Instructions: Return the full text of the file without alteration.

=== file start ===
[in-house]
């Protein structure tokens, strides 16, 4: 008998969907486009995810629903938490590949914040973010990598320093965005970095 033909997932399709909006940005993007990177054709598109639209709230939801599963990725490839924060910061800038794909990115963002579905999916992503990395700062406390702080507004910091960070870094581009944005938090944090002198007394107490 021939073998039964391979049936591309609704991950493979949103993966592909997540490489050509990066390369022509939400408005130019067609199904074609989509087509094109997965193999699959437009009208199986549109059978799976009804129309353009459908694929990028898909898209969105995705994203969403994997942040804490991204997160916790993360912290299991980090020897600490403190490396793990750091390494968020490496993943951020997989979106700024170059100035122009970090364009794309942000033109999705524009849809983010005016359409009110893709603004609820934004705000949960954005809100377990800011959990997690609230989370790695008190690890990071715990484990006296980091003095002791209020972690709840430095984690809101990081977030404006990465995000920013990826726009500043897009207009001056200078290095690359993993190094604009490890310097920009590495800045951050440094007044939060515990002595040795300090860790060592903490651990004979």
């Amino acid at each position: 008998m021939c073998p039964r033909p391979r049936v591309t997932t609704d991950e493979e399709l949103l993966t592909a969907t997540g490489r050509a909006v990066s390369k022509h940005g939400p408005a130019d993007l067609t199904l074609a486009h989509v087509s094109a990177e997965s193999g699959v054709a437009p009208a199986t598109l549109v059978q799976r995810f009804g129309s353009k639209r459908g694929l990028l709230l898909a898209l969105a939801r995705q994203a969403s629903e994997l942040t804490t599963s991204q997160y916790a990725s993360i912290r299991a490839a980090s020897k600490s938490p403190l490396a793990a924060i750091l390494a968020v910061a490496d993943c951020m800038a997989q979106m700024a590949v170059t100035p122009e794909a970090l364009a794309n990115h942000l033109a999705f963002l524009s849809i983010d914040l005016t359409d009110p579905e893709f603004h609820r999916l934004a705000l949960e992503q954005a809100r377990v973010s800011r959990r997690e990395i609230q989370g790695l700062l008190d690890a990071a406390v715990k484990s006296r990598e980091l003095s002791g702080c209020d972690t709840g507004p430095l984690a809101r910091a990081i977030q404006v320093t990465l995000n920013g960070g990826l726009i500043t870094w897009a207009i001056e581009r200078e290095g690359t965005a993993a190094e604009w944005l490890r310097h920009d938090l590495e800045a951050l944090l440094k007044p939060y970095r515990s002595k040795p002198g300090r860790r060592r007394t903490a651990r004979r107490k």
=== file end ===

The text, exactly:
[in-house]
């Protein structure tokens, strides 16, 4: 008998969907486009995810629903938490590949914040973010990598320093965005970095 033909997932399709909006940005993007990177054709598109639209709230939801599963990725490839924060910061800038794909990115963002579905999916992503990395700062406390702080507004910091960070870094581009944005938090944090002198007394107490 021939073998039964391979049936591309609704991950493979949103993966592909997540490489050509990066390369022509939400408005130019067609199904074609989509087509094109997965193999699959437009009208199986549109059978799976009804129309353009459908694929990028898909898209969105995705994203969403994997942040804490991204997160916790993360912290299991980090020897600490403190490396793990750091390494968020490496993943951020997989979106700024170059100035122009970090364009794309942000033109999705524009849809983010005016359409009110893709603004609820934004705000949960954005809100377990800011959990997690609230989370790695008190690890990071715990484990006296980091003095002791209020972690709840430095984690809101990081977030404006990465995000920013990826726009500043897009207009001056200078290095690359993993190094604009490890310097920009590495800045951050440094007044939060515990002595040795300090860790060592903490651990004979």
């Amino acid at each position: 008998m021939c073998p039964r033909p391979r049936v591309t997932t609704d991950e493979e399709l949103l993966t592909a969907t997540g490489r050509a909006v990066s390369k022509h940005g939400p408005a130019d993007l067609t199904l074609a486009h989509v087509s094109a990177e997965s193999g699959v054709a437009p009208a199986t598109l549109v059978q799976r995810f009804g129309s353009k639209r459908g694929l990028l709230l898909a898209l969105a939801r995705q994203a969403s629903e994997l942040t804490t599963s991204q997160y916790a990725s993360i912290r299991a490839a980090s020897k600490s938490p403190l490396a793990a924060i750091l390494a968020v910061a490496d993943c951020m800038a997989q979106m700024a590949v170059t100035p122009e794909a970090l364009a794309n990115h942000l033109a999705f963002l524009s849809i983010d914040l005016t359409d009110p579905e893709f603004h609820r999916l934004a705000l949960e992503q954005a809100r377990v973010s800011r959990r997690e990395i609230q989370g790695l700062l008190d690890a990071a406390v715990k484990s006296r990598e980091l003095s002791g702080c209020d972690t709840g507004p430095l984690a809101r910091a990081i977030q404006v320093t990465l995000n920013g960070g990826l726009i500043t870094w897009a207009i001056e581009r200078e290095g690359t965005a993993a190094e604009w944005l490890r310097h920009d938090l590495e800045a951050l944090l440094k007044p939060y970095r515990s002595k040795p002198g300090r860790r060592r007394t903490a651990r004979r107490k």